Futures Still Slightly Up After Home Price News

Stock index futures continued to trade slightly higher after news that home prices fell less than expected.

Home prices fell 3.1 percent year-over-year in January, according to the Case Shiller Home Price Index. The fall was slightly less than expected by economists surveyed by Reuters. According to Case Shiller, home prices fell in most major U.S. cities. For the month, index os 20 metropolitan areas fell 0.2 percent in January from December.

Also, March consumer confidence will be released at 10 a.m., with analysts polled by Briefing.com expecting the index to fall to 65.0 from 70.0 in February.

Stocks closed lower Mondayon low volumes as investors start to worry about how the tragedy in Japan and upheaval in the Middle East will affect company earnings. European stocks were flat in morning trade Tuesday.

President Barack Obama defended his case for military interventionin a televised address Monday evening, saying the U.S. intervened to prevent a massacre of civilians.

Obama said, however, however that the nation wouldn't get bogged down trying to topple Muammar Gaddafi. Many lawmakers have accused the President of failing to explain the U.S. role in the air assault.

Muammar Gaddafi’s forces fired heavy weapons at rebels overnight and retook a small town east of Sirte, Gaddafi’s birthplace and a military base.

Meanwhile problems with Japan’s supply chain as a result of the devastating earthquake and tsunami have affected global manufacturing, hitting carmakers and manufacturers.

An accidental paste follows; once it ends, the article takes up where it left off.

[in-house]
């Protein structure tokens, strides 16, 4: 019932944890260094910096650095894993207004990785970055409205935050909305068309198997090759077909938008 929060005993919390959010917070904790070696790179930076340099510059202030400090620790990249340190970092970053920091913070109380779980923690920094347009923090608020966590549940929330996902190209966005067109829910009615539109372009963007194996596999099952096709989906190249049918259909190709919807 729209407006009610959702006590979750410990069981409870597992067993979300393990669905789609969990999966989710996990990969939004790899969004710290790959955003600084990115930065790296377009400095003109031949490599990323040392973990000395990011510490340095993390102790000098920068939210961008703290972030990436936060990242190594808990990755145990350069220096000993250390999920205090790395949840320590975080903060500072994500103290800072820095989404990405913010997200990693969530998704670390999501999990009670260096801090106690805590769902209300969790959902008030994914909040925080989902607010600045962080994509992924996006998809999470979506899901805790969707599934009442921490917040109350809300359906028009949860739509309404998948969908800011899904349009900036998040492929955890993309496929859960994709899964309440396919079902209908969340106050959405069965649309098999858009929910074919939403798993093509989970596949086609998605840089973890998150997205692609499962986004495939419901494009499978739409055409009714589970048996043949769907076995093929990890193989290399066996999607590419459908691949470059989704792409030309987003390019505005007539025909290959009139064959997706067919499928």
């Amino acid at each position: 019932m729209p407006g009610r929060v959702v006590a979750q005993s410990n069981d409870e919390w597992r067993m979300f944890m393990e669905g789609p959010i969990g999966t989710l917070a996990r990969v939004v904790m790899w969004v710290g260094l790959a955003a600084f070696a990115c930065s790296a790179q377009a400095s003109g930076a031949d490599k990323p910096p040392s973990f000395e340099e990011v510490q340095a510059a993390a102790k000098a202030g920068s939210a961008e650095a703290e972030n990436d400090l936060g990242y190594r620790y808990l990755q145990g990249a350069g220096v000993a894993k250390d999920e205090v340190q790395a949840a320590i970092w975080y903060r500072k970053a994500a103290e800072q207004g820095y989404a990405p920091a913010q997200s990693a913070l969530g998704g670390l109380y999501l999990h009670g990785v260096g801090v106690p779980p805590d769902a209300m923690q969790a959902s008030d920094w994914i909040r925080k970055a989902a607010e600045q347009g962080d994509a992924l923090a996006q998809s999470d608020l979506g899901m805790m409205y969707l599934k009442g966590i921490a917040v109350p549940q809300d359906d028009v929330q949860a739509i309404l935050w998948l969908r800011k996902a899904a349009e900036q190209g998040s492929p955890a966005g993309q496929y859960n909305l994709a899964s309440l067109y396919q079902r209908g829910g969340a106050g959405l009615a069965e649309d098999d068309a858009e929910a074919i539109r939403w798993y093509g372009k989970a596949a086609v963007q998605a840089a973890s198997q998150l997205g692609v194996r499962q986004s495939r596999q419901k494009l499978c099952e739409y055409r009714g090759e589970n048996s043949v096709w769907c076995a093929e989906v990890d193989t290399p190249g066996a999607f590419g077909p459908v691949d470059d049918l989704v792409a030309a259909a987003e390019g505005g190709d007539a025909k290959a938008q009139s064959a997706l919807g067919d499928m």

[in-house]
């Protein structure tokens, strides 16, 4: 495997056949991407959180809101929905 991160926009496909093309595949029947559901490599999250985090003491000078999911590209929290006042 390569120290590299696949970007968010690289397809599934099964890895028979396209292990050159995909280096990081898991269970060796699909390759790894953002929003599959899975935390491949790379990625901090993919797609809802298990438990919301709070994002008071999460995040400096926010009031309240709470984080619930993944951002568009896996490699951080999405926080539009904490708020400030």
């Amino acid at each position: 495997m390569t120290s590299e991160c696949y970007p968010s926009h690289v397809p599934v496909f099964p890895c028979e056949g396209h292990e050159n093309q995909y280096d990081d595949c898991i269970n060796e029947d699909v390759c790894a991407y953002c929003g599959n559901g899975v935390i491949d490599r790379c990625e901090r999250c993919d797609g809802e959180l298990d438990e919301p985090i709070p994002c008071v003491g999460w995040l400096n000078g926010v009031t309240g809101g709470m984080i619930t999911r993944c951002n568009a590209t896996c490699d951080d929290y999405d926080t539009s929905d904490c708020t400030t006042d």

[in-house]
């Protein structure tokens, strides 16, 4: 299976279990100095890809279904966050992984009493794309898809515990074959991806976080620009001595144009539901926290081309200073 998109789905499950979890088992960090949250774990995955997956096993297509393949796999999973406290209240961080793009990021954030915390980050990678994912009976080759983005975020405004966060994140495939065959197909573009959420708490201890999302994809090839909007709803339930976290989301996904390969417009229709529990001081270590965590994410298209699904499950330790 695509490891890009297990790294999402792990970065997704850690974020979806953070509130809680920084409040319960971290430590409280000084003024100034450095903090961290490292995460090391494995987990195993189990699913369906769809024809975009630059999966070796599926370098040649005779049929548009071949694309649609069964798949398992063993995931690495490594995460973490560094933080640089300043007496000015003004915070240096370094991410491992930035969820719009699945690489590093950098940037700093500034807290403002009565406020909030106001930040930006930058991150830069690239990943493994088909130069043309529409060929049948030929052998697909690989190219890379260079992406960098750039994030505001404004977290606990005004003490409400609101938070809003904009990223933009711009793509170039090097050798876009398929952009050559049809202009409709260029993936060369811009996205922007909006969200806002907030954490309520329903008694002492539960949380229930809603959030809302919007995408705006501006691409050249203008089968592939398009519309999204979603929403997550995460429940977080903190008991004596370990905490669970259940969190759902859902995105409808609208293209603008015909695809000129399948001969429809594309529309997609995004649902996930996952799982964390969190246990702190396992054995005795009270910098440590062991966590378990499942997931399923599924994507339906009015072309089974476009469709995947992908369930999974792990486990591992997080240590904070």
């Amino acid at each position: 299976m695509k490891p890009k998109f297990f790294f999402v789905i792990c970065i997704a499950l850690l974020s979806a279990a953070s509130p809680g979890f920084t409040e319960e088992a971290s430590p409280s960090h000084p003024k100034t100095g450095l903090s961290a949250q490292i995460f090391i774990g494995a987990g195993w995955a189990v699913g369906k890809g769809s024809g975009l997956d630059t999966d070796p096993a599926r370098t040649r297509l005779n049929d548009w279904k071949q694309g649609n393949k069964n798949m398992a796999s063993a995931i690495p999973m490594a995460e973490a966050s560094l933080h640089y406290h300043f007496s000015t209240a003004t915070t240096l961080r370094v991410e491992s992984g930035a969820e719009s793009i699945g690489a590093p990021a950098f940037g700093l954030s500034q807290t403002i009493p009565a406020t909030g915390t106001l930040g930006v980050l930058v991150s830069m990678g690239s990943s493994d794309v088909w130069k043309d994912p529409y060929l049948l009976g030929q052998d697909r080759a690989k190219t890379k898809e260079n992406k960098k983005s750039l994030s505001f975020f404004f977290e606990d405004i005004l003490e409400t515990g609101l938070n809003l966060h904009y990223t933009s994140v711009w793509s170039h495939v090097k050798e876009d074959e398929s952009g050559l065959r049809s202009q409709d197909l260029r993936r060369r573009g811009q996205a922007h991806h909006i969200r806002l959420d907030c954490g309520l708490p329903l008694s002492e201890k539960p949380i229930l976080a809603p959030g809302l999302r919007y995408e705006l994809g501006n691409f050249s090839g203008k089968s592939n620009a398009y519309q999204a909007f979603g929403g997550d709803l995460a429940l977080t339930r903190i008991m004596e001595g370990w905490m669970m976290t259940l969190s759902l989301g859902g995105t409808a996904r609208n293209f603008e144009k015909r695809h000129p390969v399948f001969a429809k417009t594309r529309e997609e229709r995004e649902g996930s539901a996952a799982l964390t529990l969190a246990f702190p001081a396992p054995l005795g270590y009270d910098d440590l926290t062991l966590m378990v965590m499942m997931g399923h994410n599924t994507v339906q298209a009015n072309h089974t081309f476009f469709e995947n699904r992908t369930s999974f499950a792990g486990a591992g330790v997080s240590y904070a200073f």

Halliburton said after the close Monday that the conflicts in the Middle East, particularly sanctions on Libya, dented its first quarter profits by $0.03 or $0.04 per share.

In France, a survey showed a majority of citizens still support nuclear energy despite the disaster in Japan.

President Nicolas Sarkozy visits Japan later this week after Tokyo Electric Power, which operates the stricken Fukushima plant, requested help from French nuclear companies including EDF and Areva. He will be the first foreign leader to visit since the March 11 earthquake.

In company news, Amazon.com rose slightly after news the online retailer would offer a cloud-basedmusic storage service.

Wal-Mart will be in the U.S. Supreme Court today to argue that a class action suit brought by female employees should be stopped. The suit is the largest class action sex discrimination suit in history.

will be in focus after the US International Trade Commission said it would review a patent decision that ruled Apple and did not infringe Kodak's digital camera patents.

Coming Up This Week:

TUESDAY: S&P Case-Shiller home price index, consumer confidence, five-year Treasury note auction, FDIC meeting on mortgage rules; earnings from Lennar before-the-bell; Bullard speaks. WEDNESDAY: Mortgage applications, Challenger job-cut report, ADP employment report, oil inventories, seven-year Tresaury note auction, farm prices, Wal-Mart international investor conference; earnings from Family Dollar before-the-bell and Mosaic after-the-bell; Bullard and Hoenig speak.
THURSDAY: Weekly jobless claims, Chicago PMI, factory orders, money supply; Lacker speaks, Tarullo speaks.
FRIDAY: Auto sales, nonfarm payroll report, ISM manufacturing index, construction spending; Plosser speaks.

More on CNBC.com